Unsung Heroes of the FGC: Shadi “Shady” Barakat

By on February 27, 2020

Unsung Heroes is our series about the many members of the Fighting Game Community who work behind the scenes to make our community a vibrant, positive, exciting place to be. If you would like to submit your own Unsung Heroes, contact us here or @toptiergg.

When Low Kick eSports first contacted Shadi “Shady” Barakat, he was already a Tournament Organizer in the Fighting Game Community. Barakat, whose main franchise is Mortal Kombat, was (and still is) a regular competitor at Galloping Ghost Arcade in Brookfield, Illinois, and he stepped into the TO role there not because of any preexisting desire but because “our weekly events were at risk if someone didn’t step up to continue running it.”

This is a common story among fighting game volunteers and staff, and it speaks to the nature of what the FGC truly is. Yes, Barakat is now the head TO at Galloping Ghost and “a helping hand” for Low Kick. Yes, he has co-hosted fighting game podcasts and grown into a trusted and recognized figure in the Chicago-area FGC. But before the emergence of the professional, multitalented, resume-building Shadi Barakat, there was the boy who got hooked playing Mortal Kombat 4 on his cousin’s Nintendo 64 and Ultimate Mortal Kombat 3 on the Super Nintendo with another relative.

In other words, well before he was a part of the FGC, Barakat already knew what really mattered: being a part of an FGF, a Fighting Game Family.

Fighting Game Family

As many people in our Unsung Heroes series have testified, being a TO is hard and often thankless work. “For bigger events a regular TO is someone who is in charge of running smaller brackets or ‘pools’ for a single game whereas the Head TO is responsible for the whole game or event itself,” as Barakat explains it. When he says that he’s “responsible” for a whole event, he means that he arranges pretty much everything: obtaining and setting up consoles and monitors, seeding brackets, deciding which matches will be streamed, and, of course, handling any unforeseen issues that arise during competition.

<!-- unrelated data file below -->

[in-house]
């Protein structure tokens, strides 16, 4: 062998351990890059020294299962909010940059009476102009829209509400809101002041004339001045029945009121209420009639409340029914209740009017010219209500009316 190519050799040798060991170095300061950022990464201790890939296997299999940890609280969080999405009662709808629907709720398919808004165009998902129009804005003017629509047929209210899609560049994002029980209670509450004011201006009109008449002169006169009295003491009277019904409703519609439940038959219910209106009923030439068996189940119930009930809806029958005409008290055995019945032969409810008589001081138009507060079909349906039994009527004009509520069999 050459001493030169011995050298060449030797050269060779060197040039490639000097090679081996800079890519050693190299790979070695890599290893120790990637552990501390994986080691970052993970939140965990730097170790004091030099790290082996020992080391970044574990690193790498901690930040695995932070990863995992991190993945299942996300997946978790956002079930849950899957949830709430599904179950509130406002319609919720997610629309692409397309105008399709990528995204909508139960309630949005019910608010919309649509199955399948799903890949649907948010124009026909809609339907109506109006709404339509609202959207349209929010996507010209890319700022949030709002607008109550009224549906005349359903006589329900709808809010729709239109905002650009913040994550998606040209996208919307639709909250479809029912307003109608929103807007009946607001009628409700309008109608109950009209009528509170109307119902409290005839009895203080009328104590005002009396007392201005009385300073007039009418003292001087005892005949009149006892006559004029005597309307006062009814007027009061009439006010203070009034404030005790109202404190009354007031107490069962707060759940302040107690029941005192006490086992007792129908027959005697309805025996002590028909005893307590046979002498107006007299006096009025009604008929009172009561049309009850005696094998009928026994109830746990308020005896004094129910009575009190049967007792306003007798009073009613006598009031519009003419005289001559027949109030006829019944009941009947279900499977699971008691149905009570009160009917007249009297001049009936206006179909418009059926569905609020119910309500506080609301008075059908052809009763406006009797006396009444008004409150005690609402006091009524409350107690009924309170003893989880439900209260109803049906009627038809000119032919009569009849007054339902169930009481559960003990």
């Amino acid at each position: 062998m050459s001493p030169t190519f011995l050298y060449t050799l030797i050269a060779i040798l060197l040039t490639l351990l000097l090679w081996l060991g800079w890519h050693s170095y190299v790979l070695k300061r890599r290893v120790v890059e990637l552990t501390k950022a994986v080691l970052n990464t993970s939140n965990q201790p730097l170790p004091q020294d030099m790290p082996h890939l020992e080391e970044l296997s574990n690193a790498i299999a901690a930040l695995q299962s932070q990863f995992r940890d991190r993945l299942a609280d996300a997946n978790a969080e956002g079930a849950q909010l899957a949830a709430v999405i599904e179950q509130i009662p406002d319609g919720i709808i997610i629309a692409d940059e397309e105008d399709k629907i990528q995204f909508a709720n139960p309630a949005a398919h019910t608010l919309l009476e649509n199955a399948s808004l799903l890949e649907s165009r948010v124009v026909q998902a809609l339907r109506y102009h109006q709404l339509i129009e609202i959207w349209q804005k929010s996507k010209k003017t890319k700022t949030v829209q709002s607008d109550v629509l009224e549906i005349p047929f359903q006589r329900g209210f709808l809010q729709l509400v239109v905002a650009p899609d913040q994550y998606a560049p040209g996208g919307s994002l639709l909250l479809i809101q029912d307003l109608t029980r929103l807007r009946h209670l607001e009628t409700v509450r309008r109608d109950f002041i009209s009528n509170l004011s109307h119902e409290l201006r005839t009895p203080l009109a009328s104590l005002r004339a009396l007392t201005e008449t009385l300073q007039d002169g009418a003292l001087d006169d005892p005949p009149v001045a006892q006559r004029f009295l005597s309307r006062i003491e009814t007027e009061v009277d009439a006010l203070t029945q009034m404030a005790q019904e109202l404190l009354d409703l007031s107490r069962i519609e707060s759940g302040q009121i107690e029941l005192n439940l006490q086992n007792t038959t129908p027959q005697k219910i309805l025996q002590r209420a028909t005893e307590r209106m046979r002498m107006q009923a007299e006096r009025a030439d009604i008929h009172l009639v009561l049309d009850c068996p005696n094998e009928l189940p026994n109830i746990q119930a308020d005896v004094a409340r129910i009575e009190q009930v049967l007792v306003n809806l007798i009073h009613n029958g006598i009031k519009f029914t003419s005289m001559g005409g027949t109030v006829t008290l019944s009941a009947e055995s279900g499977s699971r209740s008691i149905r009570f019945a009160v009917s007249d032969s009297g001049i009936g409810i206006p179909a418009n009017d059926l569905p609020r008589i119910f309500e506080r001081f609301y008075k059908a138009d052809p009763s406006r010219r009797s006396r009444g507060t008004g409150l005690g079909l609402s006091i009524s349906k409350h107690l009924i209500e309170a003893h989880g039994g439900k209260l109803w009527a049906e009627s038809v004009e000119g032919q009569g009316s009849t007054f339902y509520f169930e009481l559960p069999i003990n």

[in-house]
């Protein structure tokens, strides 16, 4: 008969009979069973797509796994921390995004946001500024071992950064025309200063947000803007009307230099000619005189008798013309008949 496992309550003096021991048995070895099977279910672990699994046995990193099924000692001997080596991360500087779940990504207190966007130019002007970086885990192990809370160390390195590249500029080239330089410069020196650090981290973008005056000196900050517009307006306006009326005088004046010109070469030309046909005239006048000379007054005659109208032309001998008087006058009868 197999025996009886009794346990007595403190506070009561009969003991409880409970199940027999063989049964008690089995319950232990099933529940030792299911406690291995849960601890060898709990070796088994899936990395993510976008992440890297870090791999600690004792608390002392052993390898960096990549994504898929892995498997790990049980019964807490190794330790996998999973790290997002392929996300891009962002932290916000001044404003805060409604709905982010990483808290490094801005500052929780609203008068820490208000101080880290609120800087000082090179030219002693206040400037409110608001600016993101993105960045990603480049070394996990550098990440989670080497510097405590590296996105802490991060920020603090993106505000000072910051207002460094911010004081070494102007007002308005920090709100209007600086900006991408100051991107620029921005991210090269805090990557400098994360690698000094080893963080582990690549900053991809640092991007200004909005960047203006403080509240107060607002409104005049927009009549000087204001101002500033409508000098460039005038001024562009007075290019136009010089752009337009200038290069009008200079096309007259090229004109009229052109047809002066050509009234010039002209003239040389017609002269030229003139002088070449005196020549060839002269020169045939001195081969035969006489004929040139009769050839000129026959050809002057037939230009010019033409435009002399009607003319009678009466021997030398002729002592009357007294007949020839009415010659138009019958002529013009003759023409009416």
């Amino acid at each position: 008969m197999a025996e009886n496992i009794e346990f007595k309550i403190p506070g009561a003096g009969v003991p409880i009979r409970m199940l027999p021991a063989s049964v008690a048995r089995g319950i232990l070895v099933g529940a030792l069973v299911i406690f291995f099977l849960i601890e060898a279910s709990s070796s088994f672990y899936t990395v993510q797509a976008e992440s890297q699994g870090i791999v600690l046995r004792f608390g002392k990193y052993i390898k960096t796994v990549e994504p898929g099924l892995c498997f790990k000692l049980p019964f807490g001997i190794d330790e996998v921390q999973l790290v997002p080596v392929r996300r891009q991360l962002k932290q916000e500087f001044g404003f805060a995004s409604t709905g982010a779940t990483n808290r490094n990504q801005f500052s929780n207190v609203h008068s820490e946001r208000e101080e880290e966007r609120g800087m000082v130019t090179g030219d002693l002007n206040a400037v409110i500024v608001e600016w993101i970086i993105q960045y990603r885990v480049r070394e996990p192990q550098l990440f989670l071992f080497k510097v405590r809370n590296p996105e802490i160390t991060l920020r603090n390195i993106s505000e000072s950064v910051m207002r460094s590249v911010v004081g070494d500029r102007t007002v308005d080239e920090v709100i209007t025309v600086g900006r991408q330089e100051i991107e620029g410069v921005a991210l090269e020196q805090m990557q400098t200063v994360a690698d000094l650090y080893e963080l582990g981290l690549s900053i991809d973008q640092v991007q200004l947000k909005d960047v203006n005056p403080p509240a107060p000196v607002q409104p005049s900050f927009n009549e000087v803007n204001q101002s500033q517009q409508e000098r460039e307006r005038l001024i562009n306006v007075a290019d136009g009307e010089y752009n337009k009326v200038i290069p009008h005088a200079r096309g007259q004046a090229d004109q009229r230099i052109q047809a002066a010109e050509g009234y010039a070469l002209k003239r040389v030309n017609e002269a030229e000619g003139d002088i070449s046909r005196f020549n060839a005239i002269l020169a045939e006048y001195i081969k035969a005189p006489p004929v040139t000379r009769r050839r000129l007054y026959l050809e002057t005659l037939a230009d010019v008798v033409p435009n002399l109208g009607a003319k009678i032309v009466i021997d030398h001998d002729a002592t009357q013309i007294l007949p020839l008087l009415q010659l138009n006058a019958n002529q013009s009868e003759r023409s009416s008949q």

“It can get pretty stressful,” he says, especially because he often participates as a player in addition to his work as an organizer. “At bigger events where I’m trying to perform as well I can I try to not TO at all, but sometimes duty calls and they need another hand.” Most fans of the FGC love the high-stakes, do-or-die action of the competition. Few know that the stakes are even higher behind the scenes. “TOing events has taught me to be more appreciative of other TOs while I’m competing,” Barakat says. “I realized how little room they have for error and how stressful it can be. In competition, your mistakes only affect yourself as a player and your results. If a TO makes a mistake, it can ruin the whole event.”

So why do it? Why does he keep coming back? In part, he says that it’s because the scene has matured in terms of rewarding TOs. “A lot of big events like Combo Breaker and Frosty Faustings do a great job of making being a TO at their events enticing. Like offering their own break room, providing food for all their TOs, and even giving out prizes in the form of a raffle that only the TOs are a part of. [Those things] may not sound like much, but it’s little things like that make people feel more appreciated.”